As some readers will be aware, over the last weekend two 18th century houses in Ireland suffered catastrophic and irreversible damage due to fire. Although in different parts of the country, what linked these two buildings was their connections to George Washington. Belcamp, on the outskirts of Dublin, dates from the mid-1780s when it was constructed by Sir Edward Newenham, a member of the Irish Parliament and ardent supporter of the American Revolution. In homage to which, he subsequently incorporated into his new residence an oval room modelled on that in the White House (itself designed by Irishman James Hoban in 1792). Furthermore in the grounds of Belcamp Newenham erected a miniature fort, the Washington Tower, built in honour and during the lifetime of the first President of the United States – and the first such monument erected to him anywhere.
Vernon Mount, County Cork has been discussed in detail here before (see Mounting Concern, January 14th 2013): its name is an obvious homage to Washington’s own home in Virginia, Mount Vernon. Contemporaneous with Belcamp, the house stands to the south of Cork city on a raised site with panoramic views over the Lee valley. Highly unusual in design – being a two-storey over basement villa, the curved entrance front having symmetrical convex bows on either side – Vernon Mount was likely designed by local architect Abraham Hargrave for Atwell Hayes a prosperous merchant involved in brewing, milling and glass manufacture. A particular feature of the house were its painted interiors by Nathaniel Grogan the elder who had spent a number of years in the United States before returning to his native city. Here he was commissioned to work on the decoration of Vernon Mount, including a ceiling painting on canvas in the drawing room. Within an octagonal frame, this depicted Minerva Throwing Away the Spears of War, a reference perhaps to the cessation of hostilities at the end of the American War of Independence. Around the central work were a series of lozenge-shaped panels and roundels featuring floral motifs, angels and centaurs. Meanwhile on the first floor, reached by a splendid cantilevered stone staircase with neo-classical wrought-iron balustrade, the oval upper landing was painted with eight marblised Corinthian columns interspersed with seven doors, each having a tromp l’oeil niche ‘containing’ classical statues and urns; these doors led to the house’s bedrooms and a concealed service staircase.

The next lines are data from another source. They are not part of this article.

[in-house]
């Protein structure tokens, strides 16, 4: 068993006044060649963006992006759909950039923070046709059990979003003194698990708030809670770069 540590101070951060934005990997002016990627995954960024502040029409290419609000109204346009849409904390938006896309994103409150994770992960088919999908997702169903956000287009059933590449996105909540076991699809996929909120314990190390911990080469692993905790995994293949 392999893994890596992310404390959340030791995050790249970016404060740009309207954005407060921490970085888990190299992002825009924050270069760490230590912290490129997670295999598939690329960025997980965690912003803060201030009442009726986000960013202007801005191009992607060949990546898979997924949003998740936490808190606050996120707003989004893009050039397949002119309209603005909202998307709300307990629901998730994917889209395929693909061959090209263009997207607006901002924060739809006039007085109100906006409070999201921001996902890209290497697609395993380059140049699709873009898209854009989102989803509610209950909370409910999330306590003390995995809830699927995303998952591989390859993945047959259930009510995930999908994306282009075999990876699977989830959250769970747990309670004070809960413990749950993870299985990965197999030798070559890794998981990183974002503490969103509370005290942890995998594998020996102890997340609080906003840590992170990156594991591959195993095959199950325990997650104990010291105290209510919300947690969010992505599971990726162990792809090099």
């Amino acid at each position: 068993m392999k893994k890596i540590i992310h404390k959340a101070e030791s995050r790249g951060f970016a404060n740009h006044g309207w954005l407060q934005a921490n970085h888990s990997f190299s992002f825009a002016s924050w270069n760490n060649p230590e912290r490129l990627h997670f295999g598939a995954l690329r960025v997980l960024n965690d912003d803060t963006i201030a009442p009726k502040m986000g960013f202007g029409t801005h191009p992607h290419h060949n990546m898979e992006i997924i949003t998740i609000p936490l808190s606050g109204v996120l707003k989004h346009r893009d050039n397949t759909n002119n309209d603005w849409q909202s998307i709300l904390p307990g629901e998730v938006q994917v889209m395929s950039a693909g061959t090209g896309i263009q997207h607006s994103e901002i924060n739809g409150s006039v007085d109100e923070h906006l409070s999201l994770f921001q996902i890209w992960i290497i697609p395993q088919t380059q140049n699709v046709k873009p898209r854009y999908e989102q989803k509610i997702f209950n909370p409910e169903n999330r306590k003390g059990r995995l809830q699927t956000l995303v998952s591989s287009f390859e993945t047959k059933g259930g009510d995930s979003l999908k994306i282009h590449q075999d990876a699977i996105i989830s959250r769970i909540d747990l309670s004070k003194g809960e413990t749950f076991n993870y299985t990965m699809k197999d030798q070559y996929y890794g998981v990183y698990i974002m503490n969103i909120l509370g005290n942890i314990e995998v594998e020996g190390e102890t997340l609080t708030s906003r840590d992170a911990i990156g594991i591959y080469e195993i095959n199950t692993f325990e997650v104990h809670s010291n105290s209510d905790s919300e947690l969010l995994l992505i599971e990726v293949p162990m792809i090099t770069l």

Both Belcamp and Vernon Mount have been allowed to stand empty for more than a decade, victims of the elements and of vandalism, since neither building was sufficiently maintained nor safeguarded. Now both are effectively ruins, with next to nothing left to salvage. In the year of a Presidential election on the other side of the Atlantic, one wonders how must our American friends view the way in which we Irish have allowed these historic links with one of their founding fathers to be squandered. The connection with George Washington ought to have been cherished and honoured, not least as a means of showing this country’s long-held belief in independence and self-government. Imagine how much the restoration of both buildings could have demonstrated the shared cultural values of our two countries: it must be asked why did not government, tourism bodies and others with a stake in promoting the state’s interests recognise so obvious an opportunity. Equally the relevant local authorities in both instances had the legal right to intervene and ensure the buildings were looked after and not allowed to fall into dereliction. Neither chose to exercise their legislative obligations and instead stood by while Belcamp and Vernon Mount slipped further and further into a pitiful condition before finally succumbing to fire. As an indictment of our state’s inability to care for its own heritage, and to recognise its own interests, the fate of these two buildings would be hard to surpass.